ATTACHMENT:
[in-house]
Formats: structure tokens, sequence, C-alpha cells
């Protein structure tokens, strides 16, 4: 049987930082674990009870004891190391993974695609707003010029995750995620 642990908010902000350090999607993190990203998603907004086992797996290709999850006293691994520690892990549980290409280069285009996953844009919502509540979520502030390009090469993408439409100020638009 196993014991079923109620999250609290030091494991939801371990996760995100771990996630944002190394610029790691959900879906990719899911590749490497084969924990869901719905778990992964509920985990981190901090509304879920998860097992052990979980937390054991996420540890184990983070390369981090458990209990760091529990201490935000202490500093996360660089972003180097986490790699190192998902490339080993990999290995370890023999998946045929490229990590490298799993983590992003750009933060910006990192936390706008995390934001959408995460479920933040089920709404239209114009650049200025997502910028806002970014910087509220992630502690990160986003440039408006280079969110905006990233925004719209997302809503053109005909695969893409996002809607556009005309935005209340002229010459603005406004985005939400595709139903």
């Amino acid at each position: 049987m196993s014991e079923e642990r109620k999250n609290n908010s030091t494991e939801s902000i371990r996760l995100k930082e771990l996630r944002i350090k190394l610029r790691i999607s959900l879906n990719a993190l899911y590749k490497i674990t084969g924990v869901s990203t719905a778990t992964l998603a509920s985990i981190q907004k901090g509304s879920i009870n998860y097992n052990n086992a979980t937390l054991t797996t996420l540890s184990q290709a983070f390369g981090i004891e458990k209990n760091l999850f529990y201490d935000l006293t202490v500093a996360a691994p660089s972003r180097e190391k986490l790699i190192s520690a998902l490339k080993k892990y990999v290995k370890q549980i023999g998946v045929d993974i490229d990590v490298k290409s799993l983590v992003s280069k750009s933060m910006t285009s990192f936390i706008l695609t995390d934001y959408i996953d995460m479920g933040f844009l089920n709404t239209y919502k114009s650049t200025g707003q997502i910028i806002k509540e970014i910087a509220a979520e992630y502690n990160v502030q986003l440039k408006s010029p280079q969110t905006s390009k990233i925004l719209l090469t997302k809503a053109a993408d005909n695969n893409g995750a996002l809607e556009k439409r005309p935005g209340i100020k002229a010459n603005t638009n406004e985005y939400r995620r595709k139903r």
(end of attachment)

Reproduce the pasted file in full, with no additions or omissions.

[in-house]
Formats: structure tokens, sequence, C-alpha cells
């Protein structure tokens, strides 16, 4: 049987930082674990009870004891190391993974695609707003010029995750995620 642990908010902000350090999607993190990203998603907004086992797996290709999850006293691994520690892990549980290409280069285009996953844009919502509540979520502030390009090469993408439409100020638009 196993014991079923109620999250609290030091494991939801371990996760995100771990996630944002190394610029790691959900879906990719899911590749490497084969924990869901719905778990992964509920985990981190901090509304879920998860097992052990979980937390054991996420540890184990983070390369981090458990209990760091529990201490935000202490500093996360660089972003180097986490790699190192998902490339080993990999290995370890023999998946045929490229990590490298799993983590992003750009933060910006990192936390706008995390934001959408995460479920933040089920709404239209114009650049200025997502910028806002970014910087509220992630502690990160986003440039408006280079969110905006990233925004719209997302809503053109005909695969893409996002809607556009005309935005209340002229010459603005406004985005939400595709139903």
């Amino acid at each position: 049987m196993s014991e079923e642990r109620k999250n609290n908010s030091t494991e939801s902000i371990r996760l995100k930082e771990l996630r944002i350090k190394l610029r790691i999607s959900l879906n990719a993190l899911y590749k490497i674990t084969g924990v869901s990203t719905a778990t992964l998603a509920s985990i981190q907004k901090g509304s879920i009870n998860y097992n052990n086992a979980t937390l054991t797996t996420l540890s184990q290709a983070f390369g981090i004891e458990k209990n760091l999850f529990y201490d935000l006293t202490v500093a996360a691994p660089s972003r180097e190391k986490l790699i190192s520690a998902l490339k080993k892990y990999v290995k370890q549980i023999g998946v045929d993974i490229d990590v490298k290409s799993l983590v992003s280069k750009s933060m910006t285009s990192f936390i706008l695609t995390d934001y959408i996953d995460m479920g933040f844009l089920n709404t239209y919502k114009s650049t200025g707003q997502i910028i806002k509540e970014i910087a509220a979520e992630y502690n990160v502030q986003l440039k408006s010029p280079q969110t905006s390009k990233i925004l719209l090469t997302k809503a053109a993408d005909n695969n893409g995750a996002l809607e556009k439409r005309p935005g209340i100020k002229a010459n603005t638009n406004e985005y939400r995620r595709k139903r």